Whenever I ask farmers how their farming is going, I invariably get an answer with a positive spin (as you’d expect from the most optimistic profession on earth!), referring to production levels during the past season, but usually there’s a negative sting in the tail. “Crops have been good, but quality let us down,” say some. “Wool prices have been at all-time highs, but the wool clip has been down,” say others. “Milk production has been excellent, but prices are down and costs up,” say the dairy farmers.
When I ask why quality was bad, wool production down or the milk price was low, the answer is always something along the lines of: “We had so much rain we couldn’t get in to spray”, or “Lots of disease problems this season”, or “Dumping from overseas farmers is killing our market”.
As you climb the leadership ladder, so your rights decrease and your responsibilities increase.
Never have I heard a farmer say something like: “I made a real mess of managing our pest control this year”, or “I didn’t plan and supervise our dosing programme well enough”, or “My marketing decisions have been hopeless”. When things go wrong it’s the weather, the middleman, labour problems, Telkom, Eskom, the government or some other incompetent person or organisation that’s to blame.
To be sure, these entities and elements do greatly affect the performance of all farm businesses but, sad to say, it’s usually management that’s the real problem. A second inconvenient truth is that, as a manager, you bear full responsibility for the performance, good or bad, of all the people who work for you. If they’re messing up, it’s most likely due to something you’re doing wrong. You selected them. You choose to have them still working for you. You’re responsible.
The strategic and technical decisions of your business will always be made by top management, but much of its success will depend on decisions and action taken lower down in the organisation. In turn, these will depend on the levels of motivation in the organisation – motivation that will flow from the policies and procedures adopted, but mostly from the leadership skills of management.
Trust and respect
In The 21 Irrefutable Laws of Leadership, John Maxwell concludes that great leadership is built on two interlinked foundations – trust and respect. Think about your own different levels of motivation in response to people under whom you’ve served in your life. Have you ever followed the leadership of someone you didn’t trust? Have you ever been motivated by someone who says one thing and does another, someone expecting you to behave with integrity, while not doing so themselves?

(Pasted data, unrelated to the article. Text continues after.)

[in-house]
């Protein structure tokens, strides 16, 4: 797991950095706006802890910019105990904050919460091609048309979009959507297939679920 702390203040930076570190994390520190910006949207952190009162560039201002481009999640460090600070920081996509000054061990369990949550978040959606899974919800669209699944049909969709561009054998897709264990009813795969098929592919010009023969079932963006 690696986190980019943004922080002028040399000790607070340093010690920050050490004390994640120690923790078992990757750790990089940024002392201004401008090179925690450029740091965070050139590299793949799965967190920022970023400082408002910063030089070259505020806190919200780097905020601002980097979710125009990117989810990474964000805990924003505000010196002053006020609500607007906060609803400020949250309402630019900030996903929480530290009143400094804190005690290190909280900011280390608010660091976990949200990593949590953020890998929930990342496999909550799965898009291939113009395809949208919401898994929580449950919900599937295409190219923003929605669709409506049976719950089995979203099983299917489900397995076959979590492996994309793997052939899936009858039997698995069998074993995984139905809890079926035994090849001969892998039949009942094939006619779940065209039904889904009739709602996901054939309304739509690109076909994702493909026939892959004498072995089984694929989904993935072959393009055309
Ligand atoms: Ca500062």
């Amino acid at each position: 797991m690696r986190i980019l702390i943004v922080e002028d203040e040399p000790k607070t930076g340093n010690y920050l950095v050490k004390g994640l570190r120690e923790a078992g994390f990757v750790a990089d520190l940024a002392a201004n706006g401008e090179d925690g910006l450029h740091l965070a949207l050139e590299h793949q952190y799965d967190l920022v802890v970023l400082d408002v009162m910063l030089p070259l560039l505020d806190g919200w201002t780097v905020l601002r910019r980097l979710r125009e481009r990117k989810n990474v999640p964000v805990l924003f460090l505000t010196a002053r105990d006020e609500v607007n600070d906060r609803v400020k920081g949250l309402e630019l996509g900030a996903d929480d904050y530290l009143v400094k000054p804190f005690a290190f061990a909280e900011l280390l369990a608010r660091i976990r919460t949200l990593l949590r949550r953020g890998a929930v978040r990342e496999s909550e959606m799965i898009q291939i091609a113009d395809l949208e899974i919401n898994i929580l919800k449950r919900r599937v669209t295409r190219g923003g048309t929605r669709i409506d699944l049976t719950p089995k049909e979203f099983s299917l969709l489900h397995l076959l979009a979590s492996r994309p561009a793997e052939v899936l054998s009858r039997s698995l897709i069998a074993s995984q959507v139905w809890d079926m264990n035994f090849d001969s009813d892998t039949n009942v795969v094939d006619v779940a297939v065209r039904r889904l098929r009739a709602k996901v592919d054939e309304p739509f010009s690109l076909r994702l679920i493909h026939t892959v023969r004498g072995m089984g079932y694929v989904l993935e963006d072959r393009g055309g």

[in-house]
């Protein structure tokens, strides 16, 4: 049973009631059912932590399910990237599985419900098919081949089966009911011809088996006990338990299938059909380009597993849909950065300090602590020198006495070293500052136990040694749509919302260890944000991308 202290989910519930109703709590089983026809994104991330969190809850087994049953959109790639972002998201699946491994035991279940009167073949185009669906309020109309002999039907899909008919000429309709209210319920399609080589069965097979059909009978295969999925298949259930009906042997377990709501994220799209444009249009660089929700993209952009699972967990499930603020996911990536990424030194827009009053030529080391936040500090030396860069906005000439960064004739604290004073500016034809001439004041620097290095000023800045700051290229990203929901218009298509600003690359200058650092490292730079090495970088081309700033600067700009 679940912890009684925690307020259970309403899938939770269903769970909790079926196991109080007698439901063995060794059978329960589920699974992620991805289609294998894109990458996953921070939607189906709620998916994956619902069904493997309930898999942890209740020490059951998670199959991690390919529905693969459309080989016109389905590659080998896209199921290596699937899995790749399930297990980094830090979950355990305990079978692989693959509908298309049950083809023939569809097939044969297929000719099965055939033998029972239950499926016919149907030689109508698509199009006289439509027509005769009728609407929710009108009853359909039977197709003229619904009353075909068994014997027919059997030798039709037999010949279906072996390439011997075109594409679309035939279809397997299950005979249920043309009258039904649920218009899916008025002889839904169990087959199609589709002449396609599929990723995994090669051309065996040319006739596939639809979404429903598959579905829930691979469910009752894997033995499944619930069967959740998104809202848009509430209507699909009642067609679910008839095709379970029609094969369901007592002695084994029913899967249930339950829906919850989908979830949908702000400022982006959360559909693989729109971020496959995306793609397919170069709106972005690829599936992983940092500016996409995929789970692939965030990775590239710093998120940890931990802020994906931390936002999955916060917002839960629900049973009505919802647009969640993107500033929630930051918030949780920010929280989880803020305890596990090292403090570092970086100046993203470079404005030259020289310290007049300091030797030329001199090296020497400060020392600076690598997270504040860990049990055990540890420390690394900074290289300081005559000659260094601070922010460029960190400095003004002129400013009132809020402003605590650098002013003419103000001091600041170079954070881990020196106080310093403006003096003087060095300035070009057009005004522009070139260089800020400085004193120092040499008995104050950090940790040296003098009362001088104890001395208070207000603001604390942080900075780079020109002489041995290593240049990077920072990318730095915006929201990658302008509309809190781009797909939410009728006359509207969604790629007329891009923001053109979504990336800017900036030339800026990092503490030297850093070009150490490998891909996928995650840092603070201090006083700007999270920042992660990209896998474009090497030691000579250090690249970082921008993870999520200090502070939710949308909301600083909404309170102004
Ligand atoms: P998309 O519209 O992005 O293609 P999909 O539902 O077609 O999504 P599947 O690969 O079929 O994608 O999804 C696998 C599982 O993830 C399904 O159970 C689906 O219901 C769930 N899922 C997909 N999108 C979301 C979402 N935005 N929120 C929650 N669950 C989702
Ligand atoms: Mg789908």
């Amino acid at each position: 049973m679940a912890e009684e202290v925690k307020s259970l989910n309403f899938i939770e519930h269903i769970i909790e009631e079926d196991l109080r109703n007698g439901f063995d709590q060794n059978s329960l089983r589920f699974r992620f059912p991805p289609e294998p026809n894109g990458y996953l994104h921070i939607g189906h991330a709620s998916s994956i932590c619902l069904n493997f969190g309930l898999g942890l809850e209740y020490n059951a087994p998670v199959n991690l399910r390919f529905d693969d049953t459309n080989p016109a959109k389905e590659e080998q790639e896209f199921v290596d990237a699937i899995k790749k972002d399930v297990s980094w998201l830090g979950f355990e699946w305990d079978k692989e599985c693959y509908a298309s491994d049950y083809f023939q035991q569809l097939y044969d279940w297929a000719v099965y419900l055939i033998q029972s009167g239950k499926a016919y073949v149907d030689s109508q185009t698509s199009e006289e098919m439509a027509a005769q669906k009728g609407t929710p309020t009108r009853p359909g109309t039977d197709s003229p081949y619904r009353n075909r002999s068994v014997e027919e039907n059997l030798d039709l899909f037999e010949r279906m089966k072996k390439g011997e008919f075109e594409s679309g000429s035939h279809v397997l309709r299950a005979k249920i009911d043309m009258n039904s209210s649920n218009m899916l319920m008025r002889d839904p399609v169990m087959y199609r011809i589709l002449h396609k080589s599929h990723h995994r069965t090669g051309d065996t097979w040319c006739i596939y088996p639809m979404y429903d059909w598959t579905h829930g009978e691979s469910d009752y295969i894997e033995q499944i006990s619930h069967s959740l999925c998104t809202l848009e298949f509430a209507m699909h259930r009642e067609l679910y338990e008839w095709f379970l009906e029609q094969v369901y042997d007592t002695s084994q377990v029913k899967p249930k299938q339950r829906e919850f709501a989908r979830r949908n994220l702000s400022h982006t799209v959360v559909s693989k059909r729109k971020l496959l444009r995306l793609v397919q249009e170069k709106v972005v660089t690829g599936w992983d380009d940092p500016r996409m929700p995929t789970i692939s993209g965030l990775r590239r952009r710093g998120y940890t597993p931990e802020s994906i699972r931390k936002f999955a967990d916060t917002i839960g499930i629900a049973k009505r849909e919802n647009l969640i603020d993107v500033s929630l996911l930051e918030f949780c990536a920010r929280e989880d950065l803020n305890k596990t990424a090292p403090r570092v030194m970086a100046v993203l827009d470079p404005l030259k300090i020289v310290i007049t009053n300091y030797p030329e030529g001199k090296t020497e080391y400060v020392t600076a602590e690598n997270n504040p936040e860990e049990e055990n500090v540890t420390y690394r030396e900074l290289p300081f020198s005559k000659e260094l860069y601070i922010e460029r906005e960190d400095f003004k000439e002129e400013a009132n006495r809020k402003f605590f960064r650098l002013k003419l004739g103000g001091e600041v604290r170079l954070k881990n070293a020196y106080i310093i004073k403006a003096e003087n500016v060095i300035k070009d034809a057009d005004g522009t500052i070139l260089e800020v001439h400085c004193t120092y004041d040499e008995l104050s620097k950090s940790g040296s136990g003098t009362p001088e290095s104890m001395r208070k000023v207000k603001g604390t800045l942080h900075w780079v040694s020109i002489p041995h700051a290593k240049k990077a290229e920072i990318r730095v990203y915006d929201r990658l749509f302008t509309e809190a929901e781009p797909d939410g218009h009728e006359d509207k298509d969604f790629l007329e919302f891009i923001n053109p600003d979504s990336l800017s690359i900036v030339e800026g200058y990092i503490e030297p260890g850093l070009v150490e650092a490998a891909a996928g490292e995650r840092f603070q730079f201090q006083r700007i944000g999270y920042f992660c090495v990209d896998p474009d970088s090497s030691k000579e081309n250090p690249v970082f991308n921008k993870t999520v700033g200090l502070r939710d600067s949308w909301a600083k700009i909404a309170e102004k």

Newly appointed managers often foolishly believe the higher one rises in the organisational hierarchy, the more freedom one has to break the rules. It’s exactly the opposite. Leadership requires sacrifice. You must give up as you go up. As you climb the leadership ladder, so your rights decrease and your responsibilities increase (see diagram). Effective leaders walk the talk, set the right example, serve as a role model, and perform actions that speak louder than words.
There’s also a common tendency for people appointed into positions of authority for the first time to treat it as a licence to serve themselves. Real leaders, however, concentrate on serving others and supporting their staff. Their own interests come second. Of late we’ve witnessed so much of this destructive behaviour from corporate and political leaders, such as the self-enrichment of the bankers and officials behind the present economic crisis in Europe and the waste and self-indulgence shown by many of our own political leaders.
These people kill trust, kill respect, kill leadership, and demotivate the best employees – all of which lead to organisational failure. Fortunately, ignorant, unskilled, self-serving managers don’t usually last too long. So, if you have the misfortune to work under one of them, be patient, learn the lessons of bad management from them, and don’t make the same mistakes!
Contact Peter Hughes at [email protected]. Please state ‘Managing for profit’ in the subject line of your email.
This article was originally published in the 18 January 2013 issue of Farmer’s Weekly.